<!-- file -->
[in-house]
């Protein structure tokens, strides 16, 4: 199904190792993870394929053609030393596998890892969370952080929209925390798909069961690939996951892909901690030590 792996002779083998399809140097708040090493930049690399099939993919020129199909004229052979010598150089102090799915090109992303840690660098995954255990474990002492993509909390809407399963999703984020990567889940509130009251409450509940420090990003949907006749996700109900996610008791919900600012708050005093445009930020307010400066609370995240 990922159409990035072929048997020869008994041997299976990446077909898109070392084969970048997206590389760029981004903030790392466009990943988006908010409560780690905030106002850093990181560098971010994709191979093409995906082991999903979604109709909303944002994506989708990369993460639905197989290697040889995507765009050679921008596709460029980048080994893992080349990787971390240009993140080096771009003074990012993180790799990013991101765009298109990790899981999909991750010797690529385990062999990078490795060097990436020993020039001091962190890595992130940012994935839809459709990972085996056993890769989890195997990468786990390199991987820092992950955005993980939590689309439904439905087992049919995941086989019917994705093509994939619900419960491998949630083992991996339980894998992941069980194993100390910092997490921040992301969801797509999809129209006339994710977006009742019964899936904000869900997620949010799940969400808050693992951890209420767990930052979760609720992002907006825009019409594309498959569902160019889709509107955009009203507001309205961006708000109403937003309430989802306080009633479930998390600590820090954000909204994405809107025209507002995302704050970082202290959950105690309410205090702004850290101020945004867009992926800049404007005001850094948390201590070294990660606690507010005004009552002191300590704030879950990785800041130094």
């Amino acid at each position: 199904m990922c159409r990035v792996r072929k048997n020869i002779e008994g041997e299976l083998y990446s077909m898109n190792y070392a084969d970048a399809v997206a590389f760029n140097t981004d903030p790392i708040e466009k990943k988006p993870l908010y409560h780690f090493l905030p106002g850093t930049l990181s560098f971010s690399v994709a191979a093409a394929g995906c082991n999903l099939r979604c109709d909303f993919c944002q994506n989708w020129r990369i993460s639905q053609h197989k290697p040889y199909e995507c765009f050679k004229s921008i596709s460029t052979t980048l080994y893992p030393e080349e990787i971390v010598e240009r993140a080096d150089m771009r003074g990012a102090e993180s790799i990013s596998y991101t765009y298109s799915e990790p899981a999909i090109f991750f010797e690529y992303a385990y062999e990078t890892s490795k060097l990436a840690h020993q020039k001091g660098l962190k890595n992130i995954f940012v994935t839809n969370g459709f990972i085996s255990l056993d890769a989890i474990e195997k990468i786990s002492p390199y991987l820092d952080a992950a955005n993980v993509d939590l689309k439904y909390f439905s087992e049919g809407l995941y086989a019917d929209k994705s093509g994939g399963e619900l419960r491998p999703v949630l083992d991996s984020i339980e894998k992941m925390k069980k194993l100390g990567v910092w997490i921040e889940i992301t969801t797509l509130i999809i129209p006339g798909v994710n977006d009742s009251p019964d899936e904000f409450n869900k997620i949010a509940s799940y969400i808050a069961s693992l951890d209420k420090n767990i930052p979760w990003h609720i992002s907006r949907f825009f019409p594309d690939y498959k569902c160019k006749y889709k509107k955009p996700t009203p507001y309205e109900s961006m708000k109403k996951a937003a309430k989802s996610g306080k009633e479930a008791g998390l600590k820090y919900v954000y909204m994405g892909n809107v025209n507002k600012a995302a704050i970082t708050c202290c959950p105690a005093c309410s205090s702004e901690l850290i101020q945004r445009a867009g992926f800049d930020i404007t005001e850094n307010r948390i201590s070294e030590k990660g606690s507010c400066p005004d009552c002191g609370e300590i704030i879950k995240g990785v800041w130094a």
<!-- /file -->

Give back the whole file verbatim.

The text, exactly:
[in-house]
């Protein structure tokens, strides 16, 4: 199904190792993870394929053609030393596998890892969370952080929209925390798909069961690939996951892909901690030590 792996002779083998399809140097708040090493930049690399099939993919020129199909004229052979010598150089102090799915090109992303840690660098995954255990474990002492993509909390809407399963999703984020990567889940509130009251409450509940420090990003949907006749996700109900996610008791919900600012708050005093445009930020307010400066609370995240 990922159409990035072929048997020869008994041997299976990446077909898109070392084969970048997206590389760029981004903030790392466009990943988006908010409560780690905030106002850093990181560098971010994709191979093409995906082991999903979604109709909303944002994506989708990369993460639905197989290697040889995507765009050679921008596709460029980048080994893992080349990787971390240009993140080096771009003074990012993180790799990013991101765009298109990790899981999909991750010797690529385990062999990078490795060097990436020993020039001091962190890595992130940012994935839809459709990972085996056993890769989890195997990468786990390199991987820092992950955005993980939590689309439904439905087992049919995941086989019917994705093509994939619900419960491998949630083992991996339980894998992941069980194993100390910092997490921040992301969801797509999809129209006339994710977006009742019964899936904000869900997620949010799940969400808050693992951890209420767990930052979760609720992002907006825009019409594309498959569902160019889709509107955009009203507001309205961006708000109403937003309430989802306080009633479930998390600590820090954000909204994405809107025209507002995302704050970082202290959950105690309410205090702004850290101020945004867009992926800049404007005001850094948390201590070294990660606690507010005004009552002191300590704030879950990785800041130094």
């Amino acid at each position: 199904m990922c159409r990035v792996r072929k048997n020869i002779e008994g041997e299976l083998y990446s077909m898109n190792y070392a084969d970048a399809v997206a590389f760029n140097t981004d903030p790392i708040e466009k990943k988006p993870l908010y409560h780690f090493l905030p106002g850093t930049l990181s560098f971010s690399v994709a191979a093409a394929g995906c082991n999903l099939r979604c109709d909303f993919c944002q994506n989708w020129r990369i993460s639905q053609h197989k290697p040889y199909e995507c765009f050679k004229s921008i596709s460029t052979t980048l080994y893992p030393e080349e990787i971390v010598e240009r993140a080096d150089m771009r003074g990012a102090e993180s790799i990013s596998y991101t765009y298109s799915e990790p899981a999909i090109f991750f010797e690529y992303a385990y062999e990078t890892s490795k060097l990436a840690h020993q020039k001091g660098l962190k890595n992130i995954f940012v994935t839809n969370g459709f990972i085996s255990l056993d890769a989890i474990e195997k990468i786990s002492p390199y991987l820092d952080a992950a955005n993980v993509d939590l689309k439904y909390f439905s087992e049919g809407l995941y086989a019917d929209k994705s093509g994939g399963e619900l419960r491998p999703v949630l083992d991996s984020i339980e894998k992941m925390k069980k194993l100390g990567v910092w997490i921040e889940i992301t969801t797509l509130i999809i129209p006339g798909v994710n977006d009742s009251p019964d899936e904000f409450n869900k997620i949010a509940s799940y969400i808050a069961s693992l951890d209420k420090n767990i930052p979760w990003h609720i992002s907006r949907f825009f019409p594309d690939y498959k569902c160019k006749y889709k509107k955009p996700t009203p507001y309205e109900s961006m708000k109403k996951a937003a309430k989802s996610g306080k009633e479930a008791g998390l600590k820090y919900v954000y909204m994405g892909n809107v025209n507002k600012a995302a704050i970082t708050c202290c959950p105690a005093c309410s205090s702004e901690l850290i101020q945004r445009a867009g992926f800049d930020i404007t005001e850094n307010r948390i201590s070294e030590k990660g606690s507010c400066p005004d009552c002191g609370e300590i704030i879950k995240g990785v800041w130094a």